“Transport Canada does not have ready-made standards for eVTOL aircraft,” spokesman Hicham Ayoun said in an email. However, it can certify emerging technologies that have outgrown the rulebook via a “special condition” of airworthiness, he added.
Cost remains another hurdle.
Cote pegs the retail price of one of Jaunt’s air taxis at around US$2.4 million, while others estimate the price tag of eVTOLs will hover between US$2 million and US$5 million — more than your average Uber car, and slightly above most helicopters.
The cost of vertiports — complete with conveyor belts, charging stations and hangars — marks another obstacle, said Chebil, whose Mirabel, Que.-based company aims to begin construction on a Dubai vertiport next year.
Regional trips between nearby cities or for medical care or tourist flights will be more feasible — financially and regulatorily — he said.
Nonetheless, on the urban front, Germany’s Volocopter revealed in June five eVTOL routes planned to launch in time for the Paris Olympics in July 2024, mostly centred around a pair of airports and a heliport in the city’s most populous arrondissement.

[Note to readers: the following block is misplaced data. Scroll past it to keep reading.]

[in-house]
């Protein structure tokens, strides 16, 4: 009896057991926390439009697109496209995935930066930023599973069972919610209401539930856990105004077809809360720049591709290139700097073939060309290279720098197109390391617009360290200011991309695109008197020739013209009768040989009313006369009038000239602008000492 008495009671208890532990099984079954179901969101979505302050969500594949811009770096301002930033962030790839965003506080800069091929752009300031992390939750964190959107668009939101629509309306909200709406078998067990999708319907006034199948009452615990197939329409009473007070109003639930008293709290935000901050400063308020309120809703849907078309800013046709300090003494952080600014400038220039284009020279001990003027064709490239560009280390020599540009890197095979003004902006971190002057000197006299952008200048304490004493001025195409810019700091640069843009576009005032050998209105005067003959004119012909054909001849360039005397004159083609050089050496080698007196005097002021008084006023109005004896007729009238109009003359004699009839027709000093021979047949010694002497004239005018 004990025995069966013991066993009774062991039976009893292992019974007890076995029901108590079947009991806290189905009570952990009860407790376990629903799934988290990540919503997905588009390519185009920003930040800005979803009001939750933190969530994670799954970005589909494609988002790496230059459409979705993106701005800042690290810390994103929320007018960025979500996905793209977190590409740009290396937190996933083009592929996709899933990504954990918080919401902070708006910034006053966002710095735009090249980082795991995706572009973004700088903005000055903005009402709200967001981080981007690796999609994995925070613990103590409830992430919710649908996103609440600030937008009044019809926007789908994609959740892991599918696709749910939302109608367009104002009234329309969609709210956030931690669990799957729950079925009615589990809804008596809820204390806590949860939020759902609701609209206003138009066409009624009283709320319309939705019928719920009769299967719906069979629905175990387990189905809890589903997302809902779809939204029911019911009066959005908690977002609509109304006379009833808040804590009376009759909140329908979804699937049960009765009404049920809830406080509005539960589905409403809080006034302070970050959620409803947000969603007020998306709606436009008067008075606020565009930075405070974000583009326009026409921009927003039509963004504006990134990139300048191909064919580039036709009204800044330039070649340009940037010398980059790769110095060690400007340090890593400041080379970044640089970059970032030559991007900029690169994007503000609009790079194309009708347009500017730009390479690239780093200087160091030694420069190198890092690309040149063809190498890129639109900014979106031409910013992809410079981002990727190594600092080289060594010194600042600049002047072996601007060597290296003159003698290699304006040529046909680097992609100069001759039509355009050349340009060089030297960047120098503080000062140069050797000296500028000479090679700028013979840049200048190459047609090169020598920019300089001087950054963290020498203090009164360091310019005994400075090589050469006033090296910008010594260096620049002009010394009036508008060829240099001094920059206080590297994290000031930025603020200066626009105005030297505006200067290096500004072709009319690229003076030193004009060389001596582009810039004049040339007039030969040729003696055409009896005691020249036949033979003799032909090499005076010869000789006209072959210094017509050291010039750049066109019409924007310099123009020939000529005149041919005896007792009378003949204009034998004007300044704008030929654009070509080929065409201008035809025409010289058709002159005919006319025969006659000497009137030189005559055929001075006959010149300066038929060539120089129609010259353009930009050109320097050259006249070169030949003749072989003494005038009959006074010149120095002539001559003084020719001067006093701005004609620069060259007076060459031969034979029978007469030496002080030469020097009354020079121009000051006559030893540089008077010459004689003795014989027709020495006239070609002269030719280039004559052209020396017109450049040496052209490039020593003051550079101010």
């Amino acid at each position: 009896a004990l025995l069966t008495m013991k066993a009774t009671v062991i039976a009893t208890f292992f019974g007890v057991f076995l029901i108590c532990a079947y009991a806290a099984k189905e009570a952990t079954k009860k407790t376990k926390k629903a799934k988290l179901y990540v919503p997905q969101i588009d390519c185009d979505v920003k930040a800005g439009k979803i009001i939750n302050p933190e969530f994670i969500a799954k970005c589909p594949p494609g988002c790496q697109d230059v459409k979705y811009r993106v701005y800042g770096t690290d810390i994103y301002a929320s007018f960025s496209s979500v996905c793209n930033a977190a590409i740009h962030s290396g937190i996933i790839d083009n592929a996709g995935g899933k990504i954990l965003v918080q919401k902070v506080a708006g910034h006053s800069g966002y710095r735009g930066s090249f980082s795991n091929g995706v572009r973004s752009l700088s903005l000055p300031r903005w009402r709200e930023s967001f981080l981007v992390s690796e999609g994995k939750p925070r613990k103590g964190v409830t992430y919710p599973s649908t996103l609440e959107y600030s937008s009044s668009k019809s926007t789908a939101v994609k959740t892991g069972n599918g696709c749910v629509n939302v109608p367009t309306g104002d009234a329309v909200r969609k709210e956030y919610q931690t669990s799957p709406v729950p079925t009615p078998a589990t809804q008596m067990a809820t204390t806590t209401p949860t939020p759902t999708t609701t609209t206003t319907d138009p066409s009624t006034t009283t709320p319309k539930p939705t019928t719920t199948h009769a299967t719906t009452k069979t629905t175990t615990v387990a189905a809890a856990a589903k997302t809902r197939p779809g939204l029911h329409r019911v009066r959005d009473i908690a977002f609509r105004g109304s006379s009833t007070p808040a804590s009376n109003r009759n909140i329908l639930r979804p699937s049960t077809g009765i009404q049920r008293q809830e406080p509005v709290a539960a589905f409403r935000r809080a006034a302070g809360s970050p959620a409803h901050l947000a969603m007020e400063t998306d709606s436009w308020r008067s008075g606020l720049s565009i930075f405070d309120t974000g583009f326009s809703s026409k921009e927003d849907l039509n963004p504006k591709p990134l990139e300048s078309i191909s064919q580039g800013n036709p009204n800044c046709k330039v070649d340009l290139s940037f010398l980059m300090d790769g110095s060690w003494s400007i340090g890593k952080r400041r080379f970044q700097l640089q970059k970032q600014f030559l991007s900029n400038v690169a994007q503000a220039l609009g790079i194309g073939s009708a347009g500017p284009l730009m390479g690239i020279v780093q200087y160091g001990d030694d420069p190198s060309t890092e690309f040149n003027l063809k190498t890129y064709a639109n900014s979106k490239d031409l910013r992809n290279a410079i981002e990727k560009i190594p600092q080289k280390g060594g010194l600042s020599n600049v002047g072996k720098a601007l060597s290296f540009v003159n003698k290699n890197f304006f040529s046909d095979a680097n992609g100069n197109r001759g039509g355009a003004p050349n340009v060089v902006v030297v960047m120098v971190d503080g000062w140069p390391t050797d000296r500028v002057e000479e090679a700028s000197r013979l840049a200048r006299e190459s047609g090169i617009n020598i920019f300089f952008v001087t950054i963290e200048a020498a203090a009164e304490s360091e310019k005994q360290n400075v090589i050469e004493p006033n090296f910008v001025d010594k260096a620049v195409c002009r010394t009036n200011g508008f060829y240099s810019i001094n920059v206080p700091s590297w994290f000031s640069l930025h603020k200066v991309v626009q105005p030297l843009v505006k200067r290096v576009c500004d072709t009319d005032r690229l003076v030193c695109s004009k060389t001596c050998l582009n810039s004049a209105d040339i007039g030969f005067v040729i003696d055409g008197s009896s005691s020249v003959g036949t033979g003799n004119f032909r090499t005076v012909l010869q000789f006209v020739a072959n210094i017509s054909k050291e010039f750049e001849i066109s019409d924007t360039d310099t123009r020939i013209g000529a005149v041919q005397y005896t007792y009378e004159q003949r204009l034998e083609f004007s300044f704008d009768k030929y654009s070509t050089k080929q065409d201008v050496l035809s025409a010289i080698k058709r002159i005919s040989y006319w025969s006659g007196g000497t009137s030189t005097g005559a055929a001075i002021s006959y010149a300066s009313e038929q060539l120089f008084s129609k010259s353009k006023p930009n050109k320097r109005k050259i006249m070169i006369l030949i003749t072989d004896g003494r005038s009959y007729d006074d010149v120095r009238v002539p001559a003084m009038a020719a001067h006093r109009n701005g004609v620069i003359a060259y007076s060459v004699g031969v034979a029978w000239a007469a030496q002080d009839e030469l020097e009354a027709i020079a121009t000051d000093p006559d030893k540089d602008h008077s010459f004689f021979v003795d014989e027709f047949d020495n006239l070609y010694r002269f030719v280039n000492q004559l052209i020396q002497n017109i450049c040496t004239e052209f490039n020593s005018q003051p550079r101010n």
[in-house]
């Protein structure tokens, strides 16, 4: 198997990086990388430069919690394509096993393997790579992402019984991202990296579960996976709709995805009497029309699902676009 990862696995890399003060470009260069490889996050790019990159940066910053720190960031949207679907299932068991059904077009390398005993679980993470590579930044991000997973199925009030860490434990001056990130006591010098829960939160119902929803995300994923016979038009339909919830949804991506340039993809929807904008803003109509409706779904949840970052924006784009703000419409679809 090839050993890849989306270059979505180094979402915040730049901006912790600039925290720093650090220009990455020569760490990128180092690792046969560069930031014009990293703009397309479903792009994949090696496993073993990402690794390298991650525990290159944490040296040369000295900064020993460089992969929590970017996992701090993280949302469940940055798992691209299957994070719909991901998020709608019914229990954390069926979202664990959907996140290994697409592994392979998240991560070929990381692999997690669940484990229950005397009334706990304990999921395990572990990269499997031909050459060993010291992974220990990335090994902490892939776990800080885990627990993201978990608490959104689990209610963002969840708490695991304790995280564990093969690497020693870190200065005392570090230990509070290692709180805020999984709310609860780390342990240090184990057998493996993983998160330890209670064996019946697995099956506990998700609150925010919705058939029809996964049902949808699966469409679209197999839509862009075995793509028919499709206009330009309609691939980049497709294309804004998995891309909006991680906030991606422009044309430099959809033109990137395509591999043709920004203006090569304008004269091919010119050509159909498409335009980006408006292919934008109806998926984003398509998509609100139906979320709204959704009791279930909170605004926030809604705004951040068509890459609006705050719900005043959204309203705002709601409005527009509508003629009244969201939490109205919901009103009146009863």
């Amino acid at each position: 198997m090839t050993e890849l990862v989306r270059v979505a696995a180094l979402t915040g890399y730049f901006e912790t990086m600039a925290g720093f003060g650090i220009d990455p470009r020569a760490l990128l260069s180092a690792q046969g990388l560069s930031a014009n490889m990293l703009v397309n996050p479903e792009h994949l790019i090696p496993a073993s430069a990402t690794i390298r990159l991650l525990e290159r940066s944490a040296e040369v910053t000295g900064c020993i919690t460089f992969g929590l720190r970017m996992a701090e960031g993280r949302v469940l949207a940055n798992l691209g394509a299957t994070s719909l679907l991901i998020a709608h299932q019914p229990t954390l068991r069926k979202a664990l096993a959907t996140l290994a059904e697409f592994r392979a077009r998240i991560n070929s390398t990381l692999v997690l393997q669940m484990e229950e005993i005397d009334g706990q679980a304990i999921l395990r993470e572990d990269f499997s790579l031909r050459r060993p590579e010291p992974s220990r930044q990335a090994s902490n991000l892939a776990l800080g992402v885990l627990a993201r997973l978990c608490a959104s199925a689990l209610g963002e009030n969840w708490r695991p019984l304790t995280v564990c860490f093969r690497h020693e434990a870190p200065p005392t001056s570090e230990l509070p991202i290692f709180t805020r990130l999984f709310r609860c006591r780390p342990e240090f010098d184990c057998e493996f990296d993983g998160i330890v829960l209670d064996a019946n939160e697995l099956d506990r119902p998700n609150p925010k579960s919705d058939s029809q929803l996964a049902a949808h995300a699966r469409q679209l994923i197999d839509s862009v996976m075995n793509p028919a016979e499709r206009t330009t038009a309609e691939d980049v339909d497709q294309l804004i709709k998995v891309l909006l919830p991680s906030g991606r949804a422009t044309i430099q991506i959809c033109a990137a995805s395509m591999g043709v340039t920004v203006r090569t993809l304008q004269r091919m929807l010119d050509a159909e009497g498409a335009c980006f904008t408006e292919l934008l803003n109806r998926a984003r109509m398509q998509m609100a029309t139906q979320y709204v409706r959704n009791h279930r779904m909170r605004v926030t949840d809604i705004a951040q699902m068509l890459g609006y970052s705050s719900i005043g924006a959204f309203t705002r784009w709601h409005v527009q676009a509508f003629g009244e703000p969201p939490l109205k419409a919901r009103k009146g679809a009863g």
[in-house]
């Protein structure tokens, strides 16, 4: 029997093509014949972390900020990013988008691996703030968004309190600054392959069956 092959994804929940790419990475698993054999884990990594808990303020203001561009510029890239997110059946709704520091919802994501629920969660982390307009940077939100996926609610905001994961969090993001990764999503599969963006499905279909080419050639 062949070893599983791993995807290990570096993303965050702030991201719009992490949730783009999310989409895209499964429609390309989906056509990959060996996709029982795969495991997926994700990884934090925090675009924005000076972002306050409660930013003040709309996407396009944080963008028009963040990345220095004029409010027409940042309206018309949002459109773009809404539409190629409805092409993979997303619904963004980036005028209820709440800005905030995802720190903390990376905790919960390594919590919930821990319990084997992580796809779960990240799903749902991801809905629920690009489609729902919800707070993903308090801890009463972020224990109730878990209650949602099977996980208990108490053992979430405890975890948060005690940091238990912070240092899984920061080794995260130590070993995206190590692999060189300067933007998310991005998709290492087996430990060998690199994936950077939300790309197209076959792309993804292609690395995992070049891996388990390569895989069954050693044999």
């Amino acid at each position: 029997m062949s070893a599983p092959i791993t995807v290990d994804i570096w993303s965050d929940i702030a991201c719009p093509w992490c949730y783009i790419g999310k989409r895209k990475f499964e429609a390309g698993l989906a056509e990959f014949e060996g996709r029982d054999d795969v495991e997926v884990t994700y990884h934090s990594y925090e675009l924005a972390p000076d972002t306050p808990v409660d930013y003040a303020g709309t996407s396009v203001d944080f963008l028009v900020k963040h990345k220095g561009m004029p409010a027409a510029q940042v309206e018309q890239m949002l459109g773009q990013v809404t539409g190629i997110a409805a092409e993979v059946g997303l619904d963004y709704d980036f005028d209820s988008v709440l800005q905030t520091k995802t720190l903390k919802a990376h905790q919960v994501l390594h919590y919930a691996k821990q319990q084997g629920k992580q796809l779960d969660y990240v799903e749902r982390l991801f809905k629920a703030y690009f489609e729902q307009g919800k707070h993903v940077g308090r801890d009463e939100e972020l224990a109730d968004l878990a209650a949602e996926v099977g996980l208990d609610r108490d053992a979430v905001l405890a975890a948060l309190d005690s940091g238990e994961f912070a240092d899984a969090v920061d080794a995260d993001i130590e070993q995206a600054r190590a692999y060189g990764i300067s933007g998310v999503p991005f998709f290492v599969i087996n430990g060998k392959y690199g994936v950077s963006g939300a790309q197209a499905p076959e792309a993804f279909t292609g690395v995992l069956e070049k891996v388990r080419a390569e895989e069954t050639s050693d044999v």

But anything close to common use might cloud the city skies with rotor-bladed, carbon-fibred jumbo flies, rendering the urban air concept a flight of fancy — at least for now.
“Eventually for these things to run like we would imagine, a.k.a. Blade Runner, there’s going to have to be allocated corridors for these things, with separation and nothing below them,” said Waterhouse.
That prospect also raises the question of broader acceptance.
A McKinsey survey in 2021 found that 15 to 20 per cent of respondents could imagine switching to a flying taxi service down the line. The same year, a report from KPMG measuring countries’ readiness for air taxis ranked Canada 10th out of 25, in part due to its eager indulgence of the futuristic concept.
“We expect public awareness and perception will only grow stronger as crewed aircraft testing in certification-intent aircraft commences,” said analyst Savanthi Syth of Raymond James in a research note this month.
“People need to see, touch and feel what it’s going to be like,” said Cote. “I was in Paris a few weeks ago, and Volocopter flew a demonstrator aircraft — which is only a two seater, but still, it flew. And you could see the reaction from the audience,” he recalled.
“They all said, `OK, it’s coming.”’